Explaining Drug Testing

S-Scitation

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Hello All, am looking for some help explaining probability to drug test participants.
Basis 250 Employee, 50% of population sampling per year criteria approximately 11 selections per month
Trying to explain that 11 opportunities/month to be selected out of 250 employees is not 11/250 but rather 1/250,1/249, 1/248,1/247......1/241 etc. What is percent probability to be selected each month assuming name replacement? Looking for easy explanation to nervous people. Help appreciated
 

tkhunny

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1) If employees are that worried about a drug test, you have bigger problems.
2) Maybe 11/250, 10/249, 9/248, etc. I assume you draw 11 without replacement, and then put all 11 back after you're done.
3) There is no point to drug testing if you put people's names on a calendar. There's a reason it's called "random". Do you REALLY want someone who just passed the drug test to think it is now clear and there will be no testing for the next year? That's no good.
4) Everyone in the pot. Anyone can be selected - every time. ANY other method is pointless.
5) It's possible there are federal guidelines that disagree with my assessment, but federal guidelines don't always make sense.
6) What do you do with a failure? Throw them back in the random population or make sure they do get tested next month? Would this count as one of your 11?
7) I can also see that racial mix or sex could be a problem. For example, if you have 248 men and 2 women, representatives of the men may object that the women never get tested. Of course, if you ALWAYS select one of the 2 women, they will soon cry foul! No easy solution for this problem.
 

Dr.Peterson

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Basis 250 Employee, 50% of population sampling per year criteria approximately 11 selections per month
... What is percent probability to be selected each month assuming name replacement?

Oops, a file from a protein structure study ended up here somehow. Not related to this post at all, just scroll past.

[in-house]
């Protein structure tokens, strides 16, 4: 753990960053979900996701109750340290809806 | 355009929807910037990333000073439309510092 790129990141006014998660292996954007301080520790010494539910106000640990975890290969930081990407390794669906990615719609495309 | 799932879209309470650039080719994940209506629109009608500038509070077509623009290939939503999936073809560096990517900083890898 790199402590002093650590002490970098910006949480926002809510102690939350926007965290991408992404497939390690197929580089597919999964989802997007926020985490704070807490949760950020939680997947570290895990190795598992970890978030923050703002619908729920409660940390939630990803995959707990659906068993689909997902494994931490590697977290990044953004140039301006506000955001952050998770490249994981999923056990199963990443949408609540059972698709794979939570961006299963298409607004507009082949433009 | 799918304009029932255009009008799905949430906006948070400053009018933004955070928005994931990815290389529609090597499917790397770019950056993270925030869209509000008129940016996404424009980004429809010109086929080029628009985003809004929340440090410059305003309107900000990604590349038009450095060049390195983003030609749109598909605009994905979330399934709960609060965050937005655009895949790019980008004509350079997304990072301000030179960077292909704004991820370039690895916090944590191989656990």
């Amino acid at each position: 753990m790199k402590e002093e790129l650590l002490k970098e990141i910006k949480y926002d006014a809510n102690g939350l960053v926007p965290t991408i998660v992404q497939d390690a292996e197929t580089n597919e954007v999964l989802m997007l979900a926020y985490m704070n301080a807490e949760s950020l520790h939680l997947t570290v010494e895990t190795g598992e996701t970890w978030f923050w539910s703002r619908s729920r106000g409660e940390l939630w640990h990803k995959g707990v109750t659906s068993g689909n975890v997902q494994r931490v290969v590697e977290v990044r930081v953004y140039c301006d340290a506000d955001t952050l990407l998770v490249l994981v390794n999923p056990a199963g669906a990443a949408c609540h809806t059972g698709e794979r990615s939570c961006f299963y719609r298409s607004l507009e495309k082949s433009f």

To directly answer your central question, it is entirely true that, if 11 people out of 250 are selected each month, then each person has a probability of 11/250 = 4.4% of being selected in a given month. Each person therefore (assuming each month's selections are random and not affected by previous months) has a probability of 1 - (1- 0.044)^12 = 41.7% of being selected at least once in a given year.

I presume your mention of 50% per year means that the number 11 was chosen so that about half the people are tested over a year, by finding (0.50*250)/12 = 10.4. The annual probability above, 41.7%, is less than 50% largely because of the possibility of being selected more than once. But clearly it is by design that something close to half of the employees are selected in a given year, so you might as well be honest about it.

As tk said, anxiety about this suggests there is more going on; and rather than hide the truth, you might want to deal with the underlying issues. I would think (not as an expert on this) that it might be better to explain why the testing is (a) required, or (b) good for the company, or (c) not likely to result in false positives, or whatever is true and meaningful to them. I can imagine many reasons to be nervous about it other than guilt, but you might want to find out about the actual reasons.
 

S-Scitation

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To directly answer your central question, it is entirely true that, if 11 people out of 250 are selected each month, then each person has a probability of 11/250 = 4.4% of being selected in a given month. Each person therefore (assuming each month's selections are random and not affected by previous months) has a probability of 1 - (1- 0.044)^12 = 41.7% of being selected at least once in a given year.